Coconut Milk Panna Cotta With Maple Syrup (Paleo, AIP)

Posted by Stephanie Meyer on Sep 3, 2013 at 12:18pm

Coconut Milk Panna Cotta with Maple SyrupSo long Minnesota State Fair! It was a wild ride this year, loads of food fun despite soul-sucking heat followed by mercifully cool breezes…which in turn drew the largest crowds I’ve ever experienced.


I tend to indulge in savory foods when I’m out there, mostly in the form of pork (this year I enjoyed pig wings, porketta sausage, pork chop on a stick, and bacon) and of course, my fair favorite french fries. After the salt and sweat, dragging a cooler full of cooking demo ingredients back to my car, and sitting in a sea of traffic, I would put my feet up and cackle with delight to indulge in the cool, creamy panna cottas I alluded to in my last post. I made a big batch a couple of weeks ago and enjoyed them all fair long, threatening to end up photo-less because I seemed to find plenty of time to eat the panna cottas and no time to photograph them.Coconut Milk Panna Cotta with Maple SyrupSometimes I ate them with fresh blueberries, which have been spectacular this season, and are a match made in heaven with a hint of cardamom warming the creaminess. Mostly I ate them plain because I wanted to marvel at the complexity of tropical coconut milk sweetened with cold-climate maple syrup. Was I over-tired with a blown out palate? Utterly. And yet even on a normal eating day, coconut milk and maple syrup are two of my favorite ingredients, each with so many layers of essence, delicious in both savory and sweet dishes. On paper they don’t belong together but trust me, it’s a beautiful pairing.Coconut Milk Panna Cotta with Maple SyrupI should add that panna cottas are the perfect party dessert. They are as easy as a sneeze to prepare yet somehow feel fancy enough for guests, especially if you serve them from pretty demitasse cups (my favorite way; less fussy than inverting them). Keep the garnish simple for a light and refreshing effect; in this case, a scattering of fresh berries and a drizzle of maple syrup. Done.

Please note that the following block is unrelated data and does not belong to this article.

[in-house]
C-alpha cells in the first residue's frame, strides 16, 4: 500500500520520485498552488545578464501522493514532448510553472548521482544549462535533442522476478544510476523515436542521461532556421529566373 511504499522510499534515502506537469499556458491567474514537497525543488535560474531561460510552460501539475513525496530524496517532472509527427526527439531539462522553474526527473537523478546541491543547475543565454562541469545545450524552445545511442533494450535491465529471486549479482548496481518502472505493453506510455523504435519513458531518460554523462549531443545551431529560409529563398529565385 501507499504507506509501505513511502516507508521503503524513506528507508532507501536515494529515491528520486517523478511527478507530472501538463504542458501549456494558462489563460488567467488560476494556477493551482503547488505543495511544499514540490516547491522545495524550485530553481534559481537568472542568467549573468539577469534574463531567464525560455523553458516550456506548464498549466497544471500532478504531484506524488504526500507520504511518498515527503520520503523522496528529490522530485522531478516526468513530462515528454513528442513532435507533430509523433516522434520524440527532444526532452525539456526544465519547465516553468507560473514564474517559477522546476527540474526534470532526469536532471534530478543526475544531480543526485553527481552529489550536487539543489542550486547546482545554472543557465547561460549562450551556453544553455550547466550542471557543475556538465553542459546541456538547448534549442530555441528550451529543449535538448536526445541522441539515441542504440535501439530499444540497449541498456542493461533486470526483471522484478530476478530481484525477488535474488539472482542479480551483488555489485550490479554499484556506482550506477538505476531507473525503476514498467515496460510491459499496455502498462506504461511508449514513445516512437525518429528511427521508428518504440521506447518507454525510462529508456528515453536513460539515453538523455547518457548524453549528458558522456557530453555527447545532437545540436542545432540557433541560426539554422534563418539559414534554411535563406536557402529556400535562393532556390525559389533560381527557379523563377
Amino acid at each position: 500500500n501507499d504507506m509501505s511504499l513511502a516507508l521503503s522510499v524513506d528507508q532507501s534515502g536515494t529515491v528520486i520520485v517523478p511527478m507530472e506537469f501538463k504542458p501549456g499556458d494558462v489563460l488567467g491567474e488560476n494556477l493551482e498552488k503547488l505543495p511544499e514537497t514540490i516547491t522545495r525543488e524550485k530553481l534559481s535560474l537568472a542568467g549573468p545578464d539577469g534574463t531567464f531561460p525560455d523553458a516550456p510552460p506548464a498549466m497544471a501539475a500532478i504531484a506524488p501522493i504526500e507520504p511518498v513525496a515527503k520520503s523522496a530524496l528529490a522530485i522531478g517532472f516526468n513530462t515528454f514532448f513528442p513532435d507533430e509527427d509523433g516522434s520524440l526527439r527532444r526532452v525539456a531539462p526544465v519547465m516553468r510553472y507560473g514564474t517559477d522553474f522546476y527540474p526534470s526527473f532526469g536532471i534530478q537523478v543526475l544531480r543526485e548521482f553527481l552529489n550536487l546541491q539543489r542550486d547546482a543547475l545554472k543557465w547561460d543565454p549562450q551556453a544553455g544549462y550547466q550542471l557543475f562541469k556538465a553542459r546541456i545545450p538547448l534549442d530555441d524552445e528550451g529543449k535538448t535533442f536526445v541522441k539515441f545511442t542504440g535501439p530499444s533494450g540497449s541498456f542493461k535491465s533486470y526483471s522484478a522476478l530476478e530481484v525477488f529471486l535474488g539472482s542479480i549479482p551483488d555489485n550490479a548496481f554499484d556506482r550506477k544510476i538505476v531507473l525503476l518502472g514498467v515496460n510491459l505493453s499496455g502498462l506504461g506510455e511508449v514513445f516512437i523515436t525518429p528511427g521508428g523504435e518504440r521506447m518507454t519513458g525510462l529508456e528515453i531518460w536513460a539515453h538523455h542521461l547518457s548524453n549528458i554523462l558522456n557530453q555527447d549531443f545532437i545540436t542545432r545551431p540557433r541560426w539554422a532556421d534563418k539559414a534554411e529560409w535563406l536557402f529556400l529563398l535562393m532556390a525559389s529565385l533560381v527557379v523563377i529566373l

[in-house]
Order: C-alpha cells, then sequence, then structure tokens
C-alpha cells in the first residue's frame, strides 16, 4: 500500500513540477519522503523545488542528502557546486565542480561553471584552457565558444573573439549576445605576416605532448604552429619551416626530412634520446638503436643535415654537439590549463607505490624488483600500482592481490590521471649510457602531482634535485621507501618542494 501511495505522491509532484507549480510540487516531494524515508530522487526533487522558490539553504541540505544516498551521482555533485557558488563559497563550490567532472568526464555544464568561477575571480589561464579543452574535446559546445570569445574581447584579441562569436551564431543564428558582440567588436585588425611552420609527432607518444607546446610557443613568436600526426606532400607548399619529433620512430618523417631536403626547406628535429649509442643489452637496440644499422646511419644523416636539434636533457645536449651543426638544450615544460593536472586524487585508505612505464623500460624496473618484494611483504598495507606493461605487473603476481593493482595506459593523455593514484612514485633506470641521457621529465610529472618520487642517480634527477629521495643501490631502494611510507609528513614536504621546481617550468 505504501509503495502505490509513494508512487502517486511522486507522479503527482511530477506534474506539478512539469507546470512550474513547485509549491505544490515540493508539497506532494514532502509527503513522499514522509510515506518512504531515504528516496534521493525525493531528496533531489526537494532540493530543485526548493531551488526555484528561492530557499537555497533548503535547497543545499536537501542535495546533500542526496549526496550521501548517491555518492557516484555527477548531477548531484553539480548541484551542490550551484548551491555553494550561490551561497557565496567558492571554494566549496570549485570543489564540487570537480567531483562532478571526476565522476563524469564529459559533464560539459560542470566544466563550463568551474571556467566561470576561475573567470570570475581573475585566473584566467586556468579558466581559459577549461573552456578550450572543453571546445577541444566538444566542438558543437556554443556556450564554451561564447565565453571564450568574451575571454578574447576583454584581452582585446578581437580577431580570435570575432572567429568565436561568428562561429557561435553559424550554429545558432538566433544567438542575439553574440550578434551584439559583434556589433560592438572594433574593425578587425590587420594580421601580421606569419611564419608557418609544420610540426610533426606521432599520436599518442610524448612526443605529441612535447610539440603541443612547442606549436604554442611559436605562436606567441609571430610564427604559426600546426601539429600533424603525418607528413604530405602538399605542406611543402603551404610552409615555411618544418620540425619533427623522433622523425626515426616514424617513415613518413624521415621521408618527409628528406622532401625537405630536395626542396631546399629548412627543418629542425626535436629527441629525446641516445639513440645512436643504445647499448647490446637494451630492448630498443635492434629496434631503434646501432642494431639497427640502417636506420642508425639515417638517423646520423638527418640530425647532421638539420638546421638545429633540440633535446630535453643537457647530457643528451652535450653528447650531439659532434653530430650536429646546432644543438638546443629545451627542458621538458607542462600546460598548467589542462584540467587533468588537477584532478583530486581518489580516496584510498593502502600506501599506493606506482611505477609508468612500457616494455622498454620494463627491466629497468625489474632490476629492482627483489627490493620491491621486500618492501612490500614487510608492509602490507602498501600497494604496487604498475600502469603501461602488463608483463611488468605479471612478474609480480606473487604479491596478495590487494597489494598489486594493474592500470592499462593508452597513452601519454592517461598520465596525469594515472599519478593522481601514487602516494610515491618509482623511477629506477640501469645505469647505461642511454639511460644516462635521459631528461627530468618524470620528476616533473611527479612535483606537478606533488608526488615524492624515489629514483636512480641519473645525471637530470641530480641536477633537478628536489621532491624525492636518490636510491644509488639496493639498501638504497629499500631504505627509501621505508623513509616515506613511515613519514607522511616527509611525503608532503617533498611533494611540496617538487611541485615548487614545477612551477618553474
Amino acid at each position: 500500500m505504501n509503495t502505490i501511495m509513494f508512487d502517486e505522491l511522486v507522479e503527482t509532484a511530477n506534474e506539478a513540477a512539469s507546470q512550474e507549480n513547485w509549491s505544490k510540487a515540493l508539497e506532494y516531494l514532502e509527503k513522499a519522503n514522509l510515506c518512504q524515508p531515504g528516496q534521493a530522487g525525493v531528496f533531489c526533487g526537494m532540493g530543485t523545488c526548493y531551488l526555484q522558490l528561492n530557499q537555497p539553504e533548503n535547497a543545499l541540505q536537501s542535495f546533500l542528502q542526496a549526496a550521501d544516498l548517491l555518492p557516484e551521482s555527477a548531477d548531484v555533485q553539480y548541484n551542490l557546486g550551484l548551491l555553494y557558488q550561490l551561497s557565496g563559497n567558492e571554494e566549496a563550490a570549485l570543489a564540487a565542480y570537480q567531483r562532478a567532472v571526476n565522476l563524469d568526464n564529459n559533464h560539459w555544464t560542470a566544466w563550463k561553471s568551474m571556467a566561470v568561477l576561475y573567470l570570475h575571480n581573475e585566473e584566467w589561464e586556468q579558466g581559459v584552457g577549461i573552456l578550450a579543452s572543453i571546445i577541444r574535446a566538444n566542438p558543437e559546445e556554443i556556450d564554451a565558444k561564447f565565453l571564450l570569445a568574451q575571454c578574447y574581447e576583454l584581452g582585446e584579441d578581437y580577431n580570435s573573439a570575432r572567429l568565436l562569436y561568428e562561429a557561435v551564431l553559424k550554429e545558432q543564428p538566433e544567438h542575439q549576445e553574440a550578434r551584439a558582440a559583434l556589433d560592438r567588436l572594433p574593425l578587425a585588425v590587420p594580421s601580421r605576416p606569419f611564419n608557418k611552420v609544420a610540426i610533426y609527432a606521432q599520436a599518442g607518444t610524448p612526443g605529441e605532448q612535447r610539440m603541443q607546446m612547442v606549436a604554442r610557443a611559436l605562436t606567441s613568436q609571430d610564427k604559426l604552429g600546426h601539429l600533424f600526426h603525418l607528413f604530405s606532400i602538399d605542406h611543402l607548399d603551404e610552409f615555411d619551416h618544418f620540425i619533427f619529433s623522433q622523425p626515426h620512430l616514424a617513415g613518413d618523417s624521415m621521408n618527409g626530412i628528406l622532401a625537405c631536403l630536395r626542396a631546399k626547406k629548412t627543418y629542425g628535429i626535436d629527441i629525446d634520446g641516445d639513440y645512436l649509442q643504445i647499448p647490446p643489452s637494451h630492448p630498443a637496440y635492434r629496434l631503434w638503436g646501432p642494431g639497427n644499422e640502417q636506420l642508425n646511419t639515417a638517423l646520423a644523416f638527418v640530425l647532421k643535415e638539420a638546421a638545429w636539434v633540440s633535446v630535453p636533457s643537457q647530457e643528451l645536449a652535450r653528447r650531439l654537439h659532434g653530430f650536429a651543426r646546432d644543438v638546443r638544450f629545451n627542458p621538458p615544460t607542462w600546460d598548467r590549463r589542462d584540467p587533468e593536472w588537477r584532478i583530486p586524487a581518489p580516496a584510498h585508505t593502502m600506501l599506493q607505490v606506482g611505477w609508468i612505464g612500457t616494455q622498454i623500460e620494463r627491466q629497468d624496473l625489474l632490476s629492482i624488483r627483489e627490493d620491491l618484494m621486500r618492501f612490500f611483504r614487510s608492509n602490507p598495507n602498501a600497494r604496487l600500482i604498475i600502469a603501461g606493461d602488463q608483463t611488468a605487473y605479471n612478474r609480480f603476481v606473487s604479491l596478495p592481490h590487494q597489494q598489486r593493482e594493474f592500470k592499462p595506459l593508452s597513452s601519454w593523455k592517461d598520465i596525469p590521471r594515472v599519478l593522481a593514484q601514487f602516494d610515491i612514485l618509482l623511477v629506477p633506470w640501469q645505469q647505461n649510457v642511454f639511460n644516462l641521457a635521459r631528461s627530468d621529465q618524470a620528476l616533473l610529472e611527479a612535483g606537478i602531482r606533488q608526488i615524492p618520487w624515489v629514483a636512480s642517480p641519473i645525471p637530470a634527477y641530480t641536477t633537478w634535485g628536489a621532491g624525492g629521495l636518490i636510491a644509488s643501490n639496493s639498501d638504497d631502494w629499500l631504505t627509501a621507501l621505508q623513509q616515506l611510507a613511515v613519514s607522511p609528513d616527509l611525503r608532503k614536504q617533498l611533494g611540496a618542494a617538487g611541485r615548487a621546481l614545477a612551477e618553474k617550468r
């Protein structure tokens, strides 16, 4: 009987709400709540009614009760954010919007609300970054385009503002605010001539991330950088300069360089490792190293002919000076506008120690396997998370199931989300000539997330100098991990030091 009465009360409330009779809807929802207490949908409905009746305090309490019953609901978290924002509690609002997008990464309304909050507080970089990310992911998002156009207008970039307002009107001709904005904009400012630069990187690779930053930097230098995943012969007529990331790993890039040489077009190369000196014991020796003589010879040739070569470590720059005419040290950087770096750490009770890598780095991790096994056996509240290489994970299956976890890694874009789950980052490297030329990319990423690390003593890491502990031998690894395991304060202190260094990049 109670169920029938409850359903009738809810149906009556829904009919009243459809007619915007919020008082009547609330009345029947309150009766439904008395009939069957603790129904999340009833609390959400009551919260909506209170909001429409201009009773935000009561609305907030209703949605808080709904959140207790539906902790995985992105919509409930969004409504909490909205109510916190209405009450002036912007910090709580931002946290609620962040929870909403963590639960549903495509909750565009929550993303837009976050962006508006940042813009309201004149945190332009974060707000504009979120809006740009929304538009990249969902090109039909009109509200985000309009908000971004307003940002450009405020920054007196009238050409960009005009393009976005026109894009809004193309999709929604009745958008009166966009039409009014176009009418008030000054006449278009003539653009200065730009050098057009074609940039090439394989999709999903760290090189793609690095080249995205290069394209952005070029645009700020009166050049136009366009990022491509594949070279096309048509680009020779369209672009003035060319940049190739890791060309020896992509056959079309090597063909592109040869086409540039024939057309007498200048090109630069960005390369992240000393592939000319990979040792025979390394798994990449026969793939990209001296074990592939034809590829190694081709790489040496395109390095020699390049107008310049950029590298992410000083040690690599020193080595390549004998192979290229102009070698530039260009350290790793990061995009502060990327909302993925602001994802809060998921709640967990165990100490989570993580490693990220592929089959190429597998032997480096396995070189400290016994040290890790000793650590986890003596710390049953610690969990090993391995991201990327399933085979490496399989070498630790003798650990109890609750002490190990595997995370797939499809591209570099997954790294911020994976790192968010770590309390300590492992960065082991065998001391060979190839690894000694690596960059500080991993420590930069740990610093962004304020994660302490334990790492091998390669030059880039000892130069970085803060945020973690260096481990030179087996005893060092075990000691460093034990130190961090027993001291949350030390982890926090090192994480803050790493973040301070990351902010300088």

If you missed last Friday’s Foodie Roundtable on Minnesota Public Radio’s Daily Circuit show, have a listen here as Andrew Zimmern, James Norton, and I were put on the spot answering host Kerri Miller’s (and the live audience’s) fair food trivia questions. Hot seats! Tough questions! But so much fun. I’ll take this opportunity to say that I would love to see more gluten-free treats at the fair. Foxy Falafel’s cheese curds with honey dipping sauce? Fair-goers would go crazy for them!Amanda Paa, Stephanie Meyer, Minnesota Wine Country

Amanda Paa, Stephanie Meyer, Minnesota Wine CountryThat said, there are plenty of naturally gluten-free goodies to be had. Bookmark for next year the fantastic write-up Amanda Paa of Healthy Life, Happy Cook blog did of our presentation pairing gluten-free fair foods to Minnesota wines at the Minnesota Wine Country exhibit. We had a blast! As did chef Scott Pampuch and I pairing and sharing grilled sausages and pickled cabbage with the crowd.

Coconut Milk Panna Cotta with Maple Syrup
Serves 6

2-14.5 oz. cans coconut milk
1 Tbsp. unflavored powdered gelatin
1/2 c. maple syrup (plus extra for serving, if you like)
2 tsp. vanilla extract
1/4 tsp. ground cardamom (or more to taste)
1/4 tsp. ground mace
fresh, ripe berries

Set out 6-6 oz. ramekins or demitasse or tea cups.

Spoon the thicker coconut milk at the top of the cans into a medium saucepan. Pour the clearer coconut milk at the bottom of the cans into a small, wide bowl. Sprinkle the gelatin over the coconut milk in the bowl and let soften for 5 minutes.

Stir the gelatin mixture into the coconut milk in the saucepan. Set pan over medium heat and stir until coconut milk is steaming, but not boiling, and gelatin is dissolved. Remove from heat.

Stir in the maple syrup, vanilla, and spices. Divide panna cotta mixture evenly among ramekins. Set uncovered ramekins in the refrigerator (I distribute them evenly across a baking sheet) and chill for at least 4 hours. When panna cottas are cold, cover them with plastic wrap and keep them cold until you serve them. (Panna cottas can be made up to 2 days ahead.)

Serve panna cottas in ramekins or to unmold, run a knife round the edge of ramekin, invert onto a small serving plate, and holding the ramekin firmly to the plate, give the two together a firm shake back-and-forth to loosen. Serve as is, with a drizzle of maple syrup, and/or with fresh berries.

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